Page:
The Best Blu-Ray and DVD Releases
of 2012 as decreed by Greg Klymkiw
This was a stellar year for Blu-Ray and DVD collectors that it's been difficult to whittle my personal favourites down to a mere 10 releases. So hang on to your hats as I'll be presenting a personal favourite release from 2012 EACH and EVERY single day that will comprise my Top 10. At the end of all the daily postings, I'll combine the whole kit and kaboodle into one mega-post with all titles listed ALPHABETICALLY. My criteria for inclusion is/was thus: 1. The movie (or movies). How much do I love it/them? 2. How much do I love owning this product? 3. How many times will I re-watch it? 4. Is the overall physical packaging to my liking? 5. Do I like the picture and sound? There was one more item I used to assess the material. For me it was the last and LEAST area of consideration - one that probably surprise most, but frankly, has seldom been something I care that much about. For me, unless supplements really knock me on my butt, their inclusion is not that big of a deal. That said, I always go though supplements with a fine tooth comb and beyond any personal pleasure they deliver (or lack thereof), I do consider the educational value of such supplements for those studying film and/or those who might benefit from them in some fashion (film students or not). So, without further ado, here goes.
Greg Klymkiw's 10 Best Blu-Ray & DVD Releases of 2012 (which will be compiled in alphabetical order in one final mega-post). Today's Title (more to follow on subsequent days) is none other than:
Cut to the Chase:
The Charley Chase Collection
Review By Greg Klymkiw
This DVD is a revelation. I know, I know. Some of you (and you know who you are, all of you, those dearest to me whom I can count on one hand), you must surely be shaking your collective heads and saying: "Greg, how could you not have discovered Charley Chase sooner? For shame, laddie, for shame!"
And yes, I should have discovered this gem sooner. I hang my head in shame - not too low, mind you, because that is why the magnificent Milestone Films exists. Its founders Dennis Doros and Amy Heller were placed on this Earth to bring overlooked classic cinema before those who should know better and, frankly, as much of the world as humanly possible. On those grounds alone - notably MY sustenance, MY awakening, MY illumination - are more than enough reason to cite this stunning disc as one of the most important DVD releases of 2012.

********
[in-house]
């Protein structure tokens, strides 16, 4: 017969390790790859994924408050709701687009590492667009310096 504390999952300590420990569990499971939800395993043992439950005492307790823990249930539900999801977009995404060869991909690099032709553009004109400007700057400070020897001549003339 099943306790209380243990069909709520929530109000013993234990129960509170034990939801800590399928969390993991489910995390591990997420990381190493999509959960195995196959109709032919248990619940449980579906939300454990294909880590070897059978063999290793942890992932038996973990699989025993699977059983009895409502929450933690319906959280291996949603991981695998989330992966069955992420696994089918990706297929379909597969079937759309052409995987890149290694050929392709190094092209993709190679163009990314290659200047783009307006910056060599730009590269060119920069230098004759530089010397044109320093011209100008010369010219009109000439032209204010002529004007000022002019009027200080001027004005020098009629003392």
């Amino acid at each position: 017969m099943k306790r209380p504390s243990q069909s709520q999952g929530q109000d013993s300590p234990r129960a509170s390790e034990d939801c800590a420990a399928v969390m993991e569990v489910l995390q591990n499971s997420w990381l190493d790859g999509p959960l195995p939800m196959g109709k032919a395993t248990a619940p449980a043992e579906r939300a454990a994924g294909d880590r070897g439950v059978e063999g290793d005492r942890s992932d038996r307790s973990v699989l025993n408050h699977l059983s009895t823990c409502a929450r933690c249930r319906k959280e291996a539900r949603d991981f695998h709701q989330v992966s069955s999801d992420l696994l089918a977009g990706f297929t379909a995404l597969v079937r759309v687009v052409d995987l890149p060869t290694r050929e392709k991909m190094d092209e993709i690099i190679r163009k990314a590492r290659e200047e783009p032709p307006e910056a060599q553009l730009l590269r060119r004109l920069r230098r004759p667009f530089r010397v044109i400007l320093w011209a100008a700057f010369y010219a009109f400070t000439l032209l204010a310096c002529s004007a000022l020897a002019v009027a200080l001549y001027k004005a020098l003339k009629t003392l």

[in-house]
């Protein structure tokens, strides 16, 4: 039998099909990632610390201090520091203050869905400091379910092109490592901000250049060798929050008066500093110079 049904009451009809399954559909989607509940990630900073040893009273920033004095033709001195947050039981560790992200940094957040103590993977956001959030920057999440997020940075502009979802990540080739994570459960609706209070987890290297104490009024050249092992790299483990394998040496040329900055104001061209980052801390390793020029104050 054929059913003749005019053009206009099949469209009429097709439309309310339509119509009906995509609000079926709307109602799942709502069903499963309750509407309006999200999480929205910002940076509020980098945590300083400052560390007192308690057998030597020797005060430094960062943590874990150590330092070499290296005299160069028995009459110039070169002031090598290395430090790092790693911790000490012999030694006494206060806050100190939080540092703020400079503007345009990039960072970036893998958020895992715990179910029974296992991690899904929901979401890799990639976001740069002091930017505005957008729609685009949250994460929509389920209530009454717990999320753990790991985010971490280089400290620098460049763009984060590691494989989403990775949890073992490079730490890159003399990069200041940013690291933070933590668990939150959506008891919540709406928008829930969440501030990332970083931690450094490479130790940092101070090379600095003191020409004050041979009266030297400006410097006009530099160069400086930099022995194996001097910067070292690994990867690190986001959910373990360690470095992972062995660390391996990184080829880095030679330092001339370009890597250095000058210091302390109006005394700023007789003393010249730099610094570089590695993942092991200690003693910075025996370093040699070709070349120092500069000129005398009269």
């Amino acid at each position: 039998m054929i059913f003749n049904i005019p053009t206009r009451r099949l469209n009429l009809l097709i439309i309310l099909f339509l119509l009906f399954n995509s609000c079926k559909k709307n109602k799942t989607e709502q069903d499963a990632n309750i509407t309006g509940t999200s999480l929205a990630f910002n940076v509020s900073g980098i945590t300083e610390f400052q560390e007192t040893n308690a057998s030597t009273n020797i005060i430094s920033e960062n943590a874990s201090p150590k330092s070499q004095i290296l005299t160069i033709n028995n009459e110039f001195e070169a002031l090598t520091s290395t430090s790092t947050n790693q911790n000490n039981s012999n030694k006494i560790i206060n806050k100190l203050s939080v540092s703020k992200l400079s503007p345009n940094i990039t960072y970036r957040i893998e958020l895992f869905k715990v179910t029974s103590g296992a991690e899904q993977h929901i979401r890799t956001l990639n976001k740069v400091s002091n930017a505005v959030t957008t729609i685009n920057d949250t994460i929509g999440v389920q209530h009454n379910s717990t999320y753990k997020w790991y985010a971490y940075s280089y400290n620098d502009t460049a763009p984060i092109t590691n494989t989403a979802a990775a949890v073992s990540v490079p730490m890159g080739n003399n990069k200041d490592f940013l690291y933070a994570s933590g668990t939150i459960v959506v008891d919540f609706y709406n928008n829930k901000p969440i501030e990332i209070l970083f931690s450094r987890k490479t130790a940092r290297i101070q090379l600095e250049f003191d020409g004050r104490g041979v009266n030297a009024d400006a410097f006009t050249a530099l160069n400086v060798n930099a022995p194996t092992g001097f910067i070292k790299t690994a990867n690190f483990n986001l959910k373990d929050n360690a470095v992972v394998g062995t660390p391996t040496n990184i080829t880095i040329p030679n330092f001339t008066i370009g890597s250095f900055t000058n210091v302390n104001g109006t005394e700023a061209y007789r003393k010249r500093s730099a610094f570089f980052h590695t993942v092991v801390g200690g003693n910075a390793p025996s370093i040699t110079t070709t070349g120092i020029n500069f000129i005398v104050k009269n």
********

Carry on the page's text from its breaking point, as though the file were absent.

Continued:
It sickens me to admit it, but the brilliant silent comedian Charley Chase was not an important part of my own cinematic vocabulary until watching Cut to the Chase: The Charley Chase Collection. That said, I do vaguely recall sampling a couple of his short comedies via 16mm prints over 30-years-ago and can only suspect Chase didn't grab me back then as the potentially less-than-ideal presentation of the films was swamped by the plethora of Chaplin, Keaton and Lloyd prints (also on 16mm) that so commanded my attention in the halcyon days when my voracious appetite for cinema was still in its burgeoning phases.
Well, that's my excuse. What's yours?
Seeing this beautifully curated DVD, I'm a bit shocked that I didn't make a greater effort to dive headlong into Chase. Seeing him now, he seems to be a perfect comic persona to worship during those years when I and a handful of movie-mad young drones in Winnipeg, my beloved city of retro-inspiration, sought to live our lives in a perverse amalgam of punk-fuck-you with anything pre-WWII and dapples of 50s post-war repression. Anyone needing further elucidation on this should watch Guy Maddin's My Winnipeg, Cowards Bend The Knee, Brand Upon The Brain and Keyhole or the the legendary short films of John Paizs and his exquisite feature Crime Wave, all of which are as representative of this state of mind amongst the city's youthful miscreants living outside the vast majority of beer-swilling metalheads who dominated the -ahem- culture of our Winter City.
Charley Chase should have been our idol. That said, I think he probably was, though inadvertently - via, of course, his spirit, his ghost - haunting us, possessing us, demanding we follow his lead. Our own obsession with the periods and fashion of Chase's time surely contributed to the manner in which we lived our lives through the mid-to-late 70s and even through much of the horrendous 80s.
If anything, Chase exuded a personality of modernism beyond modernism in his own time.